The unwind of COVID-19 related expenditures is a key influence on the short-term expenditure profile with core Crown expenses being lower than last year as a share of GDP. After taking account of forecast inflation and wage movements, growth in public consumption (a sub-component of total Crown expenses) is forecast to stabilise this year and be negative in 2023/24 and 2024/25, with the level of real public consumption declining by 8.2% between the September quarter 2022 and the December quarter 2024.
The Government’s fiscal strategy of reducing fiscal deficits and returning the OBEGAL to surplus by 2024/25 is helping to reduce demand pressure in the economy and supporting monetary policy to reduce inflation.
The net debt fiscal indicator is forecast to peak at 21.4% of GDP ($88.2 billion) in 2023/24. By the end of the forecast period, net debt is expected to fall to 14.1% of GDP ($68.2 billion). Net debt is expected to be higher across all years when compared to the Budget Update. In nominal terms, net debt is just over $9.0 billion higher by 2025/26, with two‑thirds of the higher position reflecting additional funding requirements.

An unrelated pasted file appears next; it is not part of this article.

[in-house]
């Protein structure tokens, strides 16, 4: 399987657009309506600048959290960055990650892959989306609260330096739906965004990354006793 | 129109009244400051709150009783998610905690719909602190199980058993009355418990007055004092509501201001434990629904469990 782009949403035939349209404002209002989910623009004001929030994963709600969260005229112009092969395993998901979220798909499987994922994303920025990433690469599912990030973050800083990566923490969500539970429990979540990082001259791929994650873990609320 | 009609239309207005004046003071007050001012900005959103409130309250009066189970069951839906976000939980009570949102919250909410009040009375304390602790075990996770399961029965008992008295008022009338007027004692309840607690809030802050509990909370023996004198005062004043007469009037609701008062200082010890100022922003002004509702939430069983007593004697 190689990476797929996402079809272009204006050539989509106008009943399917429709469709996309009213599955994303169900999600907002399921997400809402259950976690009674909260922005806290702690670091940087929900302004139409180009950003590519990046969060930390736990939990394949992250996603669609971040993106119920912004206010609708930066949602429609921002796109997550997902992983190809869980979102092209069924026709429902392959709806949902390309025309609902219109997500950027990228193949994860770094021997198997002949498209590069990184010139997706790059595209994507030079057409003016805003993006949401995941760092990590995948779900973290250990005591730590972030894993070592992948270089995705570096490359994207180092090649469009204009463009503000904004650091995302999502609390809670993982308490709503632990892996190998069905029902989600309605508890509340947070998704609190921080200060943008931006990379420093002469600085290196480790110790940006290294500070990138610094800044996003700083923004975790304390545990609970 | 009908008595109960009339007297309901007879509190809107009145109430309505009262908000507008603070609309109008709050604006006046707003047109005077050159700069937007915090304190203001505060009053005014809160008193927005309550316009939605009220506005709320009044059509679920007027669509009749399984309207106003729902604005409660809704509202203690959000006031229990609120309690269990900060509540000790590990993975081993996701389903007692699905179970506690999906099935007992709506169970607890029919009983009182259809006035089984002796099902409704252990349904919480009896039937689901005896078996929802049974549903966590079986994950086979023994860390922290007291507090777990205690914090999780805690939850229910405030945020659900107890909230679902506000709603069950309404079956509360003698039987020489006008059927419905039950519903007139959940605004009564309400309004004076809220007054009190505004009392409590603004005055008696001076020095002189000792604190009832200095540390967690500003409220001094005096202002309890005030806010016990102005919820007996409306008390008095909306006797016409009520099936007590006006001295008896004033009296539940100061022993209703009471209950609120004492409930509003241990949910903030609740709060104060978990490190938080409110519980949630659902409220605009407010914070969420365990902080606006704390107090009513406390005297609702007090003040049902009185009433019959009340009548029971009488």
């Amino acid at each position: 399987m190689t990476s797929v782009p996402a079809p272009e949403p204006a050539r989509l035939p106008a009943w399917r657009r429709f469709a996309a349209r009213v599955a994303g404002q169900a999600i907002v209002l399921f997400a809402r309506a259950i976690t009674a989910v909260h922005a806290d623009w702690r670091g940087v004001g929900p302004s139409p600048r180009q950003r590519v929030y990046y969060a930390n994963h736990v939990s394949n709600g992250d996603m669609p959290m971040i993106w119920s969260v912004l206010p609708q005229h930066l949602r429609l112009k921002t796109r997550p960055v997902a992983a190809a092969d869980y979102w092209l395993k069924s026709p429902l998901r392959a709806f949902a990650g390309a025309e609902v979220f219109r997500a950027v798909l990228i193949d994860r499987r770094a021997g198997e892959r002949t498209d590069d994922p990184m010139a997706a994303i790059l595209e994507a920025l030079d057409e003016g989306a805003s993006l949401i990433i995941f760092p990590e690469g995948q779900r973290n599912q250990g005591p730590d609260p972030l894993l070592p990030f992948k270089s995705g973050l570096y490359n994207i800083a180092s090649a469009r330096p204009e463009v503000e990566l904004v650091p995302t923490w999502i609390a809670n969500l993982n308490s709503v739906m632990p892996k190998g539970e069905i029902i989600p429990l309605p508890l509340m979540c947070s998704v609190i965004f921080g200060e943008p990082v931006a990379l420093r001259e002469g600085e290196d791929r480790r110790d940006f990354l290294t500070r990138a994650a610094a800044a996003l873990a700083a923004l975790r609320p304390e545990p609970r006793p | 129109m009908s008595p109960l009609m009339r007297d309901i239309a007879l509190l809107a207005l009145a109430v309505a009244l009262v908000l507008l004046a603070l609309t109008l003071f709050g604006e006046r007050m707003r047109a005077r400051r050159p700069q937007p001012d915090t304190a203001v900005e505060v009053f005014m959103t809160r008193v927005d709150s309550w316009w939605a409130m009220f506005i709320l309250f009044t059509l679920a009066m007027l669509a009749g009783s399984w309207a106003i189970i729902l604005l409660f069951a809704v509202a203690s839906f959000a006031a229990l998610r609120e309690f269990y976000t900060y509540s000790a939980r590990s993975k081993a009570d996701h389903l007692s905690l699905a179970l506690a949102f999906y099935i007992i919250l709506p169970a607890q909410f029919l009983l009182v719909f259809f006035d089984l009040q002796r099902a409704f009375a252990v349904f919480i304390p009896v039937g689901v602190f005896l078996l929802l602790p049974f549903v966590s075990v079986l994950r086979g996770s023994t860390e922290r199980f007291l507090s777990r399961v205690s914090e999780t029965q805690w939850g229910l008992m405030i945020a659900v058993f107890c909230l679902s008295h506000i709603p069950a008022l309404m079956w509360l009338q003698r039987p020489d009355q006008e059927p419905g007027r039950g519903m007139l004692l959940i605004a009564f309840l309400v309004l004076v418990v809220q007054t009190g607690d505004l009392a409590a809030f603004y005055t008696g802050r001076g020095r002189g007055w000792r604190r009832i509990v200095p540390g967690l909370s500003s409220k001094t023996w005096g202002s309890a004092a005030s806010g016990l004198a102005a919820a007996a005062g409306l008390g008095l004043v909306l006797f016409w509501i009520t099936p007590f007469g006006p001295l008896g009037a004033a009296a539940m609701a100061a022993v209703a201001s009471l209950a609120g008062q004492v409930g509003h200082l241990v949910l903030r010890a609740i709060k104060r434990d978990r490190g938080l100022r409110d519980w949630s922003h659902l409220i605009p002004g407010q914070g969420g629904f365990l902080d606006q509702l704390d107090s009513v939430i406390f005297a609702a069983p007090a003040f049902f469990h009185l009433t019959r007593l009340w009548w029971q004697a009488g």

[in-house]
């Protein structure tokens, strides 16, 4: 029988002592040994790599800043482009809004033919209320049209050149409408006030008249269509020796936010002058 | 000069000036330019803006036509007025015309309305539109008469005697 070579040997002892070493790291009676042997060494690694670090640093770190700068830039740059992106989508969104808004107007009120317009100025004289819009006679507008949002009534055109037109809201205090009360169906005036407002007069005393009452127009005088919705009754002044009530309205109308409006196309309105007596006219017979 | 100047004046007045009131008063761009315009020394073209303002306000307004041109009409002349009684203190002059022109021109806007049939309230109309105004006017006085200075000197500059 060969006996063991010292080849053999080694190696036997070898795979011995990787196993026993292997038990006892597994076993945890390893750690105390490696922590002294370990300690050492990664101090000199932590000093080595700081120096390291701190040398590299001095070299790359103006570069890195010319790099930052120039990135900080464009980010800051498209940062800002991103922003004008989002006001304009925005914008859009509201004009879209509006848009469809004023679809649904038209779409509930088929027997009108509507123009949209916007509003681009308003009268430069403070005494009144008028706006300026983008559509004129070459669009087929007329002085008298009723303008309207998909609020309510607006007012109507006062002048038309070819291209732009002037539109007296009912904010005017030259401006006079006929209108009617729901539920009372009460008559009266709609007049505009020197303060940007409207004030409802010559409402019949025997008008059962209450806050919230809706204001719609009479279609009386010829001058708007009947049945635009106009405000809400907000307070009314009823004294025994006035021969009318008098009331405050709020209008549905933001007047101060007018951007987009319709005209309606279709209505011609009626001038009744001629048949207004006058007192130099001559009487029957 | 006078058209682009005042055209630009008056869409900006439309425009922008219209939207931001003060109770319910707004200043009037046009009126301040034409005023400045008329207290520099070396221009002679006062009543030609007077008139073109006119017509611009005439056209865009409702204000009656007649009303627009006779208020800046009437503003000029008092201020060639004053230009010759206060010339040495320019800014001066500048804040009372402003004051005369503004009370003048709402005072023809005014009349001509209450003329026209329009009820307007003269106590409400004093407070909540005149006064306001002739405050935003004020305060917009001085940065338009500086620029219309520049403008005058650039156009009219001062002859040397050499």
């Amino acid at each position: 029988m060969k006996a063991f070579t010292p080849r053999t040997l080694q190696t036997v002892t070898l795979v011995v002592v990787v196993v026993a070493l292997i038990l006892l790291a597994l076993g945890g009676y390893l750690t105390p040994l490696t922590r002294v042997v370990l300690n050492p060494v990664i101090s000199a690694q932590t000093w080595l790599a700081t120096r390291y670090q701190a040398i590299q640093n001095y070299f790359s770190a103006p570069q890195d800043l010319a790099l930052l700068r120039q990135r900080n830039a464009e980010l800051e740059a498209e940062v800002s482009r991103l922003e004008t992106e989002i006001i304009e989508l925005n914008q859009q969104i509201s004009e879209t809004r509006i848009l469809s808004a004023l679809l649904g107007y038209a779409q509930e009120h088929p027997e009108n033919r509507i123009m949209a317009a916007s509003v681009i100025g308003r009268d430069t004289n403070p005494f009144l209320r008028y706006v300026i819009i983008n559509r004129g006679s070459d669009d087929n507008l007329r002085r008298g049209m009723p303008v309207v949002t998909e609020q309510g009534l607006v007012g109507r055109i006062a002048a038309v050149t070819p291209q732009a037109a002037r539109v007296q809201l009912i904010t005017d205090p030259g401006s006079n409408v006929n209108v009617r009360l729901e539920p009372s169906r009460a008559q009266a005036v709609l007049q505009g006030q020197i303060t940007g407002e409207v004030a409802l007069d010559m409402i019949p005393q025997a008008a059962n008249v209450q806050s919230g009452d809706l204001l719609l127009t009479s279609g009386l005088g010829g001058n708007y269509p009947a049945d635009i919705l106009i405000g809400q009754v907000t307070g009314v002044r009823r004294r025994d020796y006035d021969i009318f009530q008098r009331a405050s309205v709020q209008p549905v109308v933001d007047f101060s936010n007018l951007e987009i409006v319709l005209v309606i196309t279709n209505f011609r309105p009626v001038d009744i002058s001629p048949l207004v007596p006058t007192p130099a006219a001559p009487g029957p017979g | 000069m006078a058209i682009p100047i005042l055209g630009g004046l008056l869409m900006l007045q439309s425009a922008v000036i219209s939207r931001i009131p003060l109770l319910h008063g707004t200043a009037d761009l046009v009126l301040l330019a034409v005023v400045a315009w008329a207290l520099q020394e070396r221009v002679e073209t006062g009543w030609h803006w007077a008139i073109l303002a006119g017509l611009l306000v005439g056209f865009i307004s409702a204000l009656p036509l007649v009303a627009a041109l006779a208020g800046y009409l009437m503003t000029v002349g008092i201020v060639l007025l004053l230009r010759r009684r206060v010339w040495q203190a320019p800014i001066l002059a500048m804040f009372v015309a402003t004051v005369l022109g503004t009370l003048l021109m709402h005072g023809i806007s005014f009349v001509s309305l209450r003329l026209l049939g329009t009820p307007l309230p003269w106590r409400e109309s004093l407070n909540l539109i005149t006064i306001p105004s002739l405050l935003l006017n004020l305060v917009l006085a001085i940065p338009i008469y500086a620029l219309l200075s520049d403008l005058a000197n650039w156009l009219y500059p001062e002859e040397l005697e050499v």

Net worth attributable to the Crown rises steadily over the forecast period reflecting the moderation in the rise of debt alongside ongoing growth in assets, as the operating balance is in a surplus position in most years of the forecast period.
Some of the negative economic risks noted above, such as weaker world growth or a stronger wage/inflation cycle, would drive contrasting changes to the fiscal position over the forecast horizon. The former would see a weaker outlook for OBEGAL, while the latter would lead to a stronger OBEGAL, the difference being due to the impact of inflation on nominal GDP growth. Conversely, a more positive economic picture such as inflation abating more quickly than expected, would likely leave the outlook for the OBEGAL pretty similar to the main forecast, with lower inflation and stronger activity largely offsetting each other in terms of their impact on nominal GDP.
Finalisation dates for the Half Year Economic and Fiscal Update (Half Year Update)
Economic forecasts – 9 November 2022
Tax revenue forecasts – 28 November 2022
Fiscal forecasts – 28 November 2022
Risks to fiscal forecasts – 28 November 2022
Text finalised – 9 December 2022